Is there Clear Decision Graph?

As with most technology selection decisions, there's not a clear choice between these two excellent services.  For example, both Azure ML and Fabric DS have excellent coverage across a range of requirements and features:

  • Both support the most common DS languages (Python and R) for development.
  • Both encourage Jupyter Notebooks as the default development tooling.
  • Both can import custom libraries from public repositories.
  • Both support Visual Studio Code for client-side IDE development.
  • Both support MLflow model registration and management.
  • Both support Git version control.
  • Both have excellent workgroup/co-editing support.
  • Both support common ML training frameworks, such as the popular scikit-learn.

That said, I don't want to end this post by saying "it depends" or "they're both good--you decide".  The most important influencer of which platform is "best" as of this writing may depend on what the data source for DS work will be, and how deployed models will be used to score data in production.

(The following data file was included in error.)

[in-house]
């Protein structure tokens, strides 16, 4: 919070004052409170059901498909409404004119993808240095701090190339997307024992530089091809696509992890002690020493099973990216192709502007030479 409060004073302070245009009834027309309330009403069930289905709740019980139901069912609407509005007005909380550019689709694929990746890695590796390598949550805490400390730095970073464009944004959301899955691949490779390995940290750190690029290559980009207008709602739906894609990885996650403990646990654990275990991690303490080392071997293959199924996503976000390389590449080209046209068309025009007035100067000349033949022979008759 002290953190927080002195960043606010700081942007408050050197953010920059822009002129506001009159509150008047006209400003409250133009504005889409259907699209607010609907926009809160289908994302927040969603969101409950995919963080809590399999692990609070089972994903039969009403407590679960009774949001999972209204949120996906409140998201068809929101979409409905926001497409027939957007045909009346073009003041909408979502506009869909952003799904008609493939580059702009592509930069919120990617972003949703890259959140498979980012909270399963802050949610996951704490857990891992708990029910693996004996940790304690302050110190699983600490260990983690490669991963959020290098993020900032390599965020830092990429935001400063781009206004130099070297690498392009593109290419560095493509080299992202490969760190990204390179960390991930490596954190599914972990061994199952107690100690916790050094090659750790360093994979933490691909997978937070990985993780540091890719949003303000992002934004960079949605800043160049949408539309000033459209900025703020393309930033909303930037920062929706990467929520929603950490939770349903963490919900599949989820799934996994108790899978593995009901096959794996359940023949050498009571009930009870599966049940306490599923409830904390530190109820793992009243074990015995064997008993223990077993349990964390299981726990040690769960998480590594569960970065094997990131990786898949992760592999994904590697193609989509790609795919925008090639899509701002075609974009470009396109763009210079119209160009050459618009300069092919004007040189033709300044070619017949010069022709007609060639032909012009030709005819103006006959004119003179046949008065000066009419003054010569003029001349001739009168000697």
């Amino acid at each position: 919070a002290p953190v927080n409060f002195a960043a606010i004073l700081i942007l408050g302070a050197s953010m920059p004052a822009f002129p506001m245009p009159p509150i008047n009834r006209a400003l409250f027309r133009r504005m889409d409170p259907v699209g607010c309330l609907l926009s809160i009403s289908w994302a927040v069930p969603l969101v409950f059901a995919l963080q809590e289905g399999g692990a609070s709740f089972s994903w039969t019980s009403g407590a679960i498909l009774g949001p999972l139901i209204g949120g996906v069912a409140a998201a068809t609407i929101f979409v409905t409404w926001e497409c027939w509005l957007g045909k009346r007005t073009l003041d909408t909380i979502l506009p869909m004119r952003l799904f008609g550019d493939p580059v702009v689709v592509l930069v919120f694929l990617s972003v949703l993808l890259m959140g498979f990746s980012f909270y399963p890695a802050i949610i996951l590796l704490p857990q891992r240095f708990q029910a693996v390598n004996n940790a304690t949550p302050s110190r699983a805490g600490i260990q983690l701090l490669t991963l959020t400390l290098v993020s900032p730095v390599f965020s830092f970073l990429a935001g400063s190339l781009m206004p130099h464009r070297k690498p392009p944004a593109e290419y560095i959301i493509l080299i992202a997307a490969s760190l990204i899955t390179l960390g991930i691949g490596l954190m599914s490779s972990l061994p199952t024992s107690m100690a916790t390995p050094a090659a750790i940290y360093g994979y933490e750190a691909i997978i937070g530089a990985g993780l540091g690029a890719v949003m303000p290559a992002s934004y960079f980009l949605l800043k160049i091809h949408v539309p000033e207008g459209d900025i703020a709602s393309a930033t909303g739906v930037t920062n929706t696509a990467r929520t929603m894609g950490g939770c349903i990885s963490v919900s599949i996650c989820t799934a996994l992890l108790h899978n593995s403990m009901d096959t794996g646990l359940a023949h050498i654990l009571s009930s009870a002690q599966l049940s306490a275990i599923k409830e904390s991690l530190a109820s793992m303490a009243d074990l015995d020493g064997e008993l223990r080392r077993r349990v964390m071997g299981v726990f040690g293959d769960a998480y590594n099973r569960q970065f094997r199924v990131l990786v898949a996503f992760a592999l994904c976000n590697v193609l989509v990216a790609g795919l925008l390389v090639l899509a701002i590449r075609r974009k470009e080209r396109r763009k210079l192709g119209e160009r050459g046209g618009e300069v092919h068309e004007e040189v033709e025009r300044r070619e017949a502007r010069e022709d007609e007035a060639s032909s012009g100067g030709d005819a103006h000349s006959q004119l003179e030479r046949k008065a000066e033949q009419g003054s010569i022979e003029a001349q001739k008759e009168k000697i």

Below are a couple examples where Fabric or Azure ML may be better. This list certainly isn't exhaustive, and the best choice as always has many variables and won't be triggered by a single feature!

As of this writing (February 2024), Fabric feature development is fast-moving, and Microsoft can be expected to integrate many of Azure ML's advantages into Fabric over time. I'll try to update this post as Fabric development changes.

When Fabric DS may be the best choice

  • For developing models over training data that's stored in Fabric data lakes/data warehouses (or can be accessed via a OneLake Shortcut), Fabric DS may be the best choice.  If data is in OneLake, a data scientist can use it directly without creating a data set or copying data from other sources.